On the other hand, as with the other books, Lady Trent’s voice — wry, charming, dryly witty, introspective at times, highly intelligent, and supremely curious — makes up for a lot. And even if I felt the desire to skim now and then, I still fell under her spell enough so that for the most part the voice just carried me along happily. I also thought the moments, which were too few in the first half, where we saw more deeply into Lady Trent’s feelings and persona were some of the best in the book, as here, while she watches two dragons mating:
More than that, I found myself envying the dragons before me … I was struck by the companionship they shared — or rather that I imagined them sharing. It is not as if they were reading the latest scholarly journal together, or doing anything else I associated with the domestic harmony of marriage. But they were mated, and according to the villagers had been so for many years. I had that briefly, and then I had lost it. Whether I would ever have it again … at the time I could not say.
The other reason, beyond narrative voice, I could be more forgiving of the pace and unexciting events than I would be in another novel is that intellectually (if not readerly), I appreciated the fact that the book focused so much on science and curiosity, and in a fashion that presented them realistically. The scientific method is by its nature often slow and methodical, filled with fits and starts, and, as this book is not afraid to detail, errors. But as any scientist will tell you, failure often teaches as much (sometimes more) than success. I also like the big picture in the series of her science—that she is adding, over years, brick by brick, theory by theory, to the world’s store of information about and understanding of dragons. So one can argue that the slow pace is an appropriate one for the subject matter. That said, it’s a fine line to walk between pace and realism, and I can’t say Brennan wholly nails it.
The pace does though, pick up quite a bit in the latter third, reaching at times an almost frantic pace as Trent becomes embroiled in a host of action scenes. One might even call it a bit rushed at the end, and maybe a little over-the-top pulp-heroish. So balance is a bit of a n issue overall.
Meanwhile, as mentioned the moments of deep characterization of Lady Trent were some of the best, especially as regards her sense of isolation, her constant battle with the world’s view of “correct” female behavior, and her conflict between motherhood and her love of what she does. Unfortunately, other characters don’t fare so strongly. This may be an artifact of the first-person narration, but most, such as her son, the ship’s captain, and the nanny, have very little page time and so never have a chance to come alive; their presence is barely felt. This is sadly even true of Tom, who has been part of the series from the start. A new character and fellow scientist introduced to the series, Suhail, has much more page time and indeed becomes an integral part not just of the plot but of Lady Trent’s life, but even he feels a bit two-dimensional, though there are hints of complexities, and I hope we see him in future books.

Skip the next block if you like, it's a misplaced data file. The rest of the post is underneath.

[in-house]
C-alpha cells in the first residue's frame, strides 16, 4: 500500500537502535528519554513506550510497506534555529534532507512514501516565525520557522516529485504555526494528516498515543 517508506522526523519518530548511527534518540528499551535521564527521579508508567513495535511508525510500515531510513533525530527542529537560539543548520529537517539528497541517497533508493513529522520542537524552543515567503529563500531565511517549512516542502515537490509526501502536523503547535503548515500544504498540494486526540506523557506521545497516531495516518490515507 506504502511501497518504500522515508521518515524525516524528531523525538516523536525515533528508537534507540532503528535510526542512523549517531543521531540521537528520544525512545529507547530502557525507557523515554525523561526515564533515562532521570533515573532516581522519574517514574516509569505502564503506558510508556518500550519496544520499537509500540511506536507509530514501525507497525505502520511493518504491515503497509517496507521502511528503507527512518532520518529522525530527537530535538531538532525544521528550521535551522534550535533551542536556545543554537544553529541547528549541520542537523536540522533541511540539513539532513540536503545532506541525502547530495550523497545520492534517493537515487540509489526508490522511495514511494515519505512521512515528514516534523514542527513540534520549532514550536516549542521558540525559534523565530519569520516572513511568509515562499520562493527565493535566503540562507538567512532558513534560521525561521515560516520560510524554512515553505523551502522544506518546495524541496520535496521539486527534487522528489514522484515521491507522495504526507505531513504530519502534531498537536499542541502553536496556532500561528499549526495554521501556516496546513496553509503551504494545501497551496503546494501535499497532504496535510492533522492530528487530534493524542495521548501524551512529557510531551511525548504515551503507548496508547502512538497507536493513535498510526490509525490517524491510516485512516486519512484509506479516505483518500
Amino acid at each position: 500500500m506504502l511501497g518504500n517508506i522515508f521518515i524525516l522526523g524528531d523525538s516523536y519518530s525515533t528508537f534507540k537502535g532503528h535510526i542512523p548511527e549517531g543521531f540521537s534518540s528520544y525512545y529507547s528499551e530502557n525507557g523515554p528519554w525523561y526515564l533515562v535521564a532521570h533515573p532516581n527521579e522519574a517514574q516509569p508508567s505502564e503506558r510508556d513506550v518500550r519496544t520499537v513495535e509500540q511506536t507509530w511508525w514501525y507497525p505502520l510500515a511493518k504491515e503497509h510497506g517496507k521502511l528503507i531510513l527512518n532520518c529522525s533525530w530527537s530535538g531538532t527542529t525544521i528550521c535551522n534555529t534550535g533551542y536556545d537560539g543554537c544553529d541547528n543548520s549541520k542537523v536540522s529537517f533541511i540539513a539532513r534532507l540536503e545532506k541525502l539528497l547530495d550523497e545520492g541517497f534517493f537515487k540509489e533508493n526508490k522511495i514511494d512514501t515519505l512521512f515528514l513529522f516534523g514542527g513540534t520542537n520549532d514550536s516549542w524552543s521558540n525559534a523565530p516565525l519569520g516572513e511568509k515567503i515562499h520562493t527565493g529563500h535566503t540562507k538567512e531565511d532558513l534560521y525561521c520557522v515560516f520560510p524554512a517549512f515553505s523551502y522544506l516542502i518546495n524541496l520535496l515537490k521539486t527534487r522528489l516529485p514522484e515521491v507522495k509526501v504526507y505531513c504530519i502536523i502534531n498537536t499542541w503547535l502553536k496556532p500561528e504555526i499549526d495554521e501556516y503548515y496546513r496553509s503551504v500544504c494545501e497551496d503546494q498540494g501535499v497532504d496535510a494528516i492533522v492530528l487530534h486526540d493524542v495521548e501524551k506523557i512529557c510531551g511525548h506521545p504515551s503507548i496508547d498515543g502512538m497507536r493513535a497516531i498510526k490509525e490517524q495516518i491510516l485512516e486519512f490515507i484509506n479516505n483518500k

The only other aspect I had some issues with were how closely at times Brennan hewed to our own world. This is another fine line to walk in alternative historical fantasy, and while for the most part I felt wholly immersed in this charmingly quasi-Victorian universe, at times the analogs were so spot on they were distracting. A few examples are when she goes to see Komodo Dragons, or when she comes across Easter Island statues. Why this pulled me out I don’t know; it doesn’t bother me when Queen Victoria is mentioned, for instance, in other alternative histories. And it doesn’t bother me that this world calls horses “horses,” but for some reason calling Komodo Dragons “Komodo Dragons” was jarring. So this one I might need to chalk up to being my issue and not Brennan’s.
The first book of the series is, I think, the weakest of the trio, with some pacing and plotting issues, but the voice still endeared me to the character and made me want to pick up book two, which improved in all ways on book one. Voyage of the Basilisk is a small step back; better pacing, more scene than summary, and a sharper group of side characters all would have improved the novel. But really, it’s hard to complain much about spending more time with Lady Trent.
Most recent customer reviews
I'm still enjoying, and will keep reading, this series. Certain themes are starting to seem awfully familiar (e.g.Read more